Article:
Confidentiality on Search Committees
Confidentiality of much of the material handled during a consultation is essential to the process. Acceptance of appointment to a committee entails full acceptance of the conditions of confidentiality as follows: the name, background, personality and character of any candidate and the proceedings of the committee shall be maintained in strictest confidence by all members of the committee and by administrative personnel who have access to the names. This principle, of course, does not preclude the revelation of names of candidates in officially authorized efforts to obtain outside appraisals.
The committee shall have the option to keep confidential any other items it deems necessary for its functioning by roll call vote requiring a two-thirds majority of the committee members present and voting. Each letter of appointment to an advisory or consultative committee should make plain the obligation to maintain confidentiality, and the chair of the committee shall remind the members of this obligation. Anyone who cannot accept those conditions should be asked by the chair to resign or, failing this, should automatically be removed from membership of the committee.
Administrative Support for Search Committees
Administrative and secretarial assistance shall be provided to advisory and consultative committees for deans and University-wide administrators.
I.G.3. Appointment of Department Chairs
(Source: Offices of the President and Provost, Almanac, October 18, 1977; revised, 1983)
All department chairs are appointed by the President upon recommendation of the Provost and the Dean and with the advice of faculty both inside and often outside the department. Responsibility for initiating the appointment of a new department chair and the charge to any nominating/search/selection body, including criteria and number of persons to be recommended, rests with the Dean. The Dean should state from the outset whether there is available a position in the Standing Faculty to allow consideration of external candidates. The means by which nominations are secured and reviewed will vary from school to school, but should be regularized and clearly stated for each school.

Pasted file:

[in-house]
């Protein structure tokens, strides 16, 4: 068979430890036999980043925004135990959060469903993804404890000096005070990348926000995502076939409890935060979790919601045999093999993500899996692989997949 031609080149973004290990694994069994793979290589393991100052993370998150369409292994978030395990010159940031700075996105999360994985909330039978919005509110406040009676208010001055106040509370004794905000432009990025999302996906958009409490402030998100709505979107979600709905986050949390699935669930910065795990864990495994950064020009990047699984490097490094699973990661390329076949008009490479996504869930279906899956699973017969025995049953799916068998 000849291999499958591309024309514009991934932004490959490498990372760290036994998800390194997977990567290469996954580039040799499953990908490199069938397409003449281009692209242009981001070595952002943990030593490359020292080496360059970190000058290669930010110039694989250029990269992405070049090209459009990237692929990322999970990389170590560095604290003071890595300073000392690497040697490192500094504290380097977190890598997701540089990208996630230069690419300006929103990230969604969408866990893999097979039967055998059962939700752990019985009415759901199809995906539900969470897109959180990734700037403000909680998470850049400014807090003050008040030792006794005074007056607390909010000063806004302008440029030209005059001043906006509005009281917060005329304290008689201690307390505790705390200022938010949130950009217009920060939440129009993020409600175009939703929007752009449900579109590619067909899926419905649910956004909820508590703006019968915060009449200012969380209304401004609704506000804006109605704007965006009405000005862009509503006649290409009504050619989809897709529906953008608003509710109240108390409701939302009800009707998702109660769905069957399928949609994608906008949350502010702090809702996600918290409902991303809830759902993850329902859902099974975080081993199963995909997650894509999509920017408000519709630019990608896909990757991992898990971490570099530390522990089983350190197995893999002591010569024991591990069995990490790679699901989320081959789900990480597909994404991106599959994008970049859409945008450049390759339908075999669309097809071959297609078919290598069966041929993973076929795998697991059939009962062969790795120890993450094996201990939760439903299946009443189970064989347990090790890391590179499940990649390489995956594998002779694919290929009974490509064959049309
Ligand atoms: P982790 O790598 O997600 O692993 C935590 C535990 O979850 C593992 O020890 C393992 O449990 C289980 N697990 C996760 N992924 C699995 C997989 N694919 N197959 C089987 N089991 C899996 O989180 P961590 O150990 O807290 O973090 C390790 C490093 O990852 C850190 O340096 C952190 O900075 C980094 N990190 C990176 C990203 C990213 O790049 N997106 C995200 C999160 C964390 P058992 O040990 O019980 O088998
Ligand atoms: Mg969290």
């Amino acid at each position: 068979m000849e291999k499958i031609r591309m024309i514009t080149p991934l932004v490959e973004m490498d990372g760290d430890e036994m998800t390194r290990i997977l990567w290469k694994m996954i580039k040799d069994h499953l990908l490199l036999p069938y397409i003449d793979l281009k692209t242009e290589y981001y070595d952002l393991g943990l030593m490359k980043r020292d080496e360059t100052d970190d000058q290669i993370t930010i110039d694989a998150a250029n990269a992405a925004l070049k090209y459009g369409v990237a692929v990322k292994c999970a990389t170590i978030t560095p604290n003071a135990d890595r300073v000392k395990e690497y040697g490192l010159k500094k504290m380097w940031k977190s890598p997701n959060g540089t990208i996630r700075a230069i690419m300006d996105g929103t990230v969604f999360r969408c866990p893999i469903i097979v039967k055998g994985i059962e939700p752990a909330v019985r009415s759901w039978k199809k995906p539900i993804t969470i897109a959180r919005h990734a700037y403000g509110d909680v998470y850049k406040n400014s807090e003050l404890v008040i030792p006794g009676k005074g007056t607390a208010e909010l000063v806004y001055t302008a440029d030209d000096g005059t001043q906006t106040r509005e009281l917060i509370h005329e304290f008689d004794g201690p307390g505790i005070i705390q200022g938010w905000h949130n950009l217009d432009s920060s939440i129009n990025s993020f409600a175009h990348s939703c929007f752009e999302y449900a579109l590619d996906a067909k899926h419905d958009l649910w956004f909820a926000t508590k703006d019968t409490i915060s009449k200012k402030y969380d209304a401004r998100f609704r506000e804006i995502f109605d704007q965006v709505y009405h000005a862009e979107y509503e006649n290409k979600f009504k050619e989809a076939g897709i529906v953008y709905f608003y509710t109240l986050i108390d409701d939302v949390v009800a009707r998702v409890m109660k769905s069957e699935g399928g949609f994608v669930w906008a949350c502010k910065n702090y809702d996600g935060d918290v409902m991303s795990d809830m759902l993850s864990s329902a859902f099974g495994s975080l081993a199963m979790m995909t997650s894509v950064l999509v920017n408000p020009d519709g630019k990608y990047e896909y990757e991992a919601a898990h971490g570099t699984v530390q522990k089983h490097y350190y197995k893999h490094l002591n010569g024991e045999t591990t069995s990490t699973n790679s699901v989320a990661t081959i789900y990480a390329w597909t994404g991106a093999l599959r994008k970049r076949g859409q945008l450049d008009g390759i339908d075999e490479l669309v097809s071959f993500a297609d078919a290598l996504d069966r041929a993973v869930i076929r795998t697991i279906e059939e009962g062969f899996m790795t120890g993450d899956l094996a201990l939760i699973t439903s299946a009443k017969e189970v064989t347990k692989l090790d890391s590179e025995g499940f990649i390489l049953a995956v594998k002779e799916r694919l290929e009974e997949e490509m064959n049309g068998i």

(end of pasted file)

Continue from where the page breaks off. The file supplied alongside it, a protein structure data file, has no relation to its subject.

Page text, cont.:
In all cases, the Dean should play an active role, either as a participant in the departmental review, or by requiring two or three names from which to choose. A change in department chairs should normally be preceded by a review of the direction, quality, and plans of the department. Such a review may be initiated by the Dean, Provost, President, or members of the department and should be planned cooperatively by all parties. Reviews with external evaluators should take place as a matter of course in departments at regular intervals, but preferably at such times as to be helpful to new departmental leadership.
A recommendation for appointment as a department chair takes the form of a letter from the Dean to the Provost, accompanied by a current curriculum vitae of the nominee and other information about the selection process, including names of others considered. The letter should set forth the proposed period of appointment (most often five years, renewable, but may be less and occasionally more according to prevailing school practice). The letter is sent to the Provost, who will transmit it to the President for final approval and preparation of the appointment letter.
I.G.4. Responsibilities of Department Chairs